• Delay your next drink for 10 minutes and see if you still want it after.
    • Savour your drink. Look, sniff, and taste it.
    • Quality over quantity. Drink less, but have the good stuff.

Evaluate how drinking fits in with your goals. If you want six-pack abs, then that might mean skipping out on a few drinks at the bar. Taking part in Friday night “Happy Hour” means pushing back your Saturday morning workout. If you’re aiming for a more moderate alcohol intake then you’ll have to find a way to say “no” to certain stress/social triggers that make you want to drink more.

 

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Beer,quit,quitting,can,vintage - free image from needpix.com

Cold Showers & Mental Health

In the first part of this series I talked about some physical benefits of cold showers; better immunity, increased testosterone and reducing inflammation. Well the list doesn’t stop there. You can check out that blog by clicking here. 

 

Mental benefits

 

 There may also be some mental benefits to the cold shower too. Depression can be very restrictive on a person’s life and if you have struggled with, or are battling depression you are probably trying to find ways to mitigate the severity of it. A study at The Virginia Commonwealth University School of Medicine indicated that cold showers may positively affect your body’s production of noradrenaline, a chemical that can help with depression, by firing up the ‘blue spot’ in the brain. Obviously depression is more complex than a cold shower being the solution. But, implementing as many strategies as possible is only going to help.

Poor sleep can make depressive symptoms worse, and depression can affect your sleep quality, which can be a vicious cycle leading to lower energy and lower mood. A cold shower in the morning can give you a boost of energy to get kick started, but a cold shower about an hour before bed can actually do the opposite and help you sleep! That’s because your body needs a cooler temperature to fall asleep, which is why sleep in the summer can be much more restless.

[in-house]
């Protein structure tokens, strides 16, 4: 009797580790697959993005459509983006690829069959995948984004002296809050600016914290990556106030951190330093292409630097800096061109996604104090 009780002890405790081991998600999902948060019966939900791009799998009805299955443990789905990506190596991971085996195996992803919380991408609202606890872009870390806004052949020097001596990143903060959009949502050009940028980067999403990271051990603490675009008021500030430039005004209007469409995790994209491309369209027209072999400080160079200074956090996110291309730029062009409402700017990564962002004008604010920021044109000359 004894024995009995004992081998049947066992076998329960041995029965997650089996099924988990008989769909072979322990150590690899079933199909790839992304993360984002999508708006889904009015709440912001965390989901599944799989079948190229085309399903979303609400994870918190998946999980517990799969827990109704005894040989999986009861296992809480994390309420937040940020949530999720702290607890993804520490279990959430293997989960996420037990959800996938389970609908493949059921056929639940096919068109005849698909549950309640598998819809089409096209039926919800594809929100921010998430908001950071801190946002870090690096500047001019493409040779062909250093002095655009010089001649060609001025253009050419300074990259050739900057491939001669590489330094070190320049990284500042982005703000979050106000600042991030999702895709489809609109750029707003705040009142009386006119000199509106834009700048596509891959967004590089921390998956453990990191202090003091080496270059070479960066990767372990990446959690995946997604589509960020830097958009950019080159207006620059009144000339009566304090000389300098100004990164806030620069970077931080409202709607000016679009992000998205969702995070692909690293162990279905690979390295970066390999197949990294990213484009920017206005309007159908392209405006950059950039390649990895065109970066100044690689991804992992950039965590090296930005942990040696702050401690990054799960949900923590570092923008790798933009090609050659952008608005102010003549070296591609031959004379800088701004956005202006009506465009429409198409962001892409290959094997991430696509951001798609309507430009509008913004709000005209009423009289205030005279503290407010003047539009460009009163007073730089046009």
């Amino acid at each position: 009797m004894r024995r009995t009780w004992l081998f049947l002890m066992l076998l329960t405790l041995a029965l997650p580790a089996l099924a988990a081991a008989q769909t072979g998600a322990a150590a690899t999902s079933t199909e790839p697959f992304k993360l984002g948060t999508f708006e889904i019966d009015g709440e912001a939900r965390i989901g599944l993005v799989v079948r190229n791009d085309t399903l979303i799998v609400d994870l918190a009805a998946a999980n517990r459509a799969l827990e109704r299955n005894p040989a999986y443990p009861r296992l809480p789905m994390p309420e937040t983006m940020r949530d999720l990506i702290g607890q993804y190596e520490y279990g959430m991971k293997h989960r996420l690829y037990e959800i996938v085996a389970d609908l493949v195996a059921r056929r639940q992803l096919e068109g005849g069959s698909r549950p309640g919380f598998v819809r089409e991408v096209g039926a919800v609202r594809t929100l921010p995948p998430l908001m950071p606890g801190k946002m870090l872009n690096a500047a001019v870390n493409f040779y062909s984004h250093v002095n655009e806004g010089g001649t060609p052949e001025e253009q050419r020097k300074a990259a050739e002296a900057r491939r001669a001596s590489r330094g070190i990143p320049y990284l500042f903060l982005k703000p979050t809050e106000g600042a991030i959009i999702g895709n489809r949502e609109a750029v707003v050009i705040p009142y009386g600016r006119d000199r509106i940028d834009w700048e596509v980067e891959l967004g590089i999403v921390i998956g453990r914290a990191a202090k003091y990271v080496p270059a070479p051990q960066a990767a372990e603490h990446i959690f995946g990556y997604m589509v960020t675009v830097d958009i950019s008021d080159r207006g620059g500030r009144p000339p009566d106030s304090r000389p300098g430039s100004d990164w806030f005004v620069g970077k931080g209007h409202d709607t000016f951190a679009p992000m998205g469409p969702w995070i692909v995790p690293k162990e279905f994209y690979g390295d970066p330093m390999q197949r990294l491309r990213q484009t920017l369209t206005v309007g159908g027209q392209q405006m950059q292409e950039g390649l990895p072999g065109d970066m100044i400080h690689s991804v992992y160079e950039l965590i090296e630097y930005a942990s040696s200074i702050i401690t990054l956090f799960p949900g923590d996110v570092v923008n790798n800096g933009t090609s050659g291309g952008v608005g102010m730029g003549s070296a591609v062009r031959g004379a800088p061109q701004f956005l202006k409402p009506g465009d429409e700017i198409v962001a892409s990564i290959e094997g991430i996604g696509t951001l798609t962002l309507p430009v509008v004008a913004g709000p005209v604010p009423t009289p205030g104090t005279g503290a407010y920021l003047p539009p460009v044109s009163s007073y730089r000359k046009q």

I find that conquering the cold first thing in the morning it is a great mental exercise. It assists in overcoming the feeling of discomfort that the water bestows. Although seemingly insignificant it somehow empowers you to face the day ahead

You will almost certainly find it hard to breathe in the colder water so focus on deep controlled breaths. This controls your heart rate and take your mind off of the discomfort. Life is full of difficulty and uncomfortable situations. Something as simple as starting your day with a cold shower can help fortify your mind and body to take life head on.

 

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Cold shower | Björn Söderqvist | Flickr

Could Cold Showers Be Good For you

It’s time to make friends with the cold. It may be hard to believe but there are quite a few benefits to having a cold shower. The idea of using cold water as a therapy has been around for thousands of years. Even after the Greeks developed running hot water for bathing they would still use cold bathing as a mental and physical therapy. Taking a dunk in an icy lake after a sauna is a common activity in Finland and the other Scandinavian countries and Rickson Gracie, a legend in Brazilian Jiu Jitsu, would often sit in cold water as part of his training and recovery.

So what benefits might you gain from such a masochistic activity?

 

Physical benefits

 

The Thrombosis Research Institute of England put out a study with some evidence linking the increase in metabolism due to the body fighting the cold to a stimulation of the immune system, increasing white blood cell activity. The same study also indicates an increase in testosterone. A hormone essential for particularly for men in regard to libido, fertility, strength and energy, but also an essential hormone for similar reason in women.

Many athletes use various cold therapies to aid recovery and reduce inflammation caused by their training. Alternating between hot and cold in the shower can aid circulation. Because, cold water causes your body to restrict blood flow and send it to your organs and away from your extremities and hot water does the opposite.

Taking a cold shower daily can be a cheap (or should I say free) and less harmful (please read the warning at the end) than regularly taking anti-inflammatory pills if you suffer from chronic pain and inflammation.

 

Get started

 

I recommend you start by having a normal shower. Over the course of a week spend the final 15 seconds in a progressively cooler temperature until you are using the coldest possible water.

Then go from spending 15 seconds to 30, then 45, then 1 minute and so on. I have found that once you get used to the cold it is no longer a shock to your body. Then you can start to actually look forward to the cold!

An extra bonus is that you can save on your water bill as I guarantee you won’t be spending as long in the shower!

BE WARNED: if you suffer from heart disease or high blood pressure then this may not be for you. The shock of using cold water can put extra strain on the heart. Please take extra caution and try doing progressively cooler showers instead of going straight to cold.

 

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164-365 (Year 6) Cold shower :( | My shower runs cold, a plu… | Flickr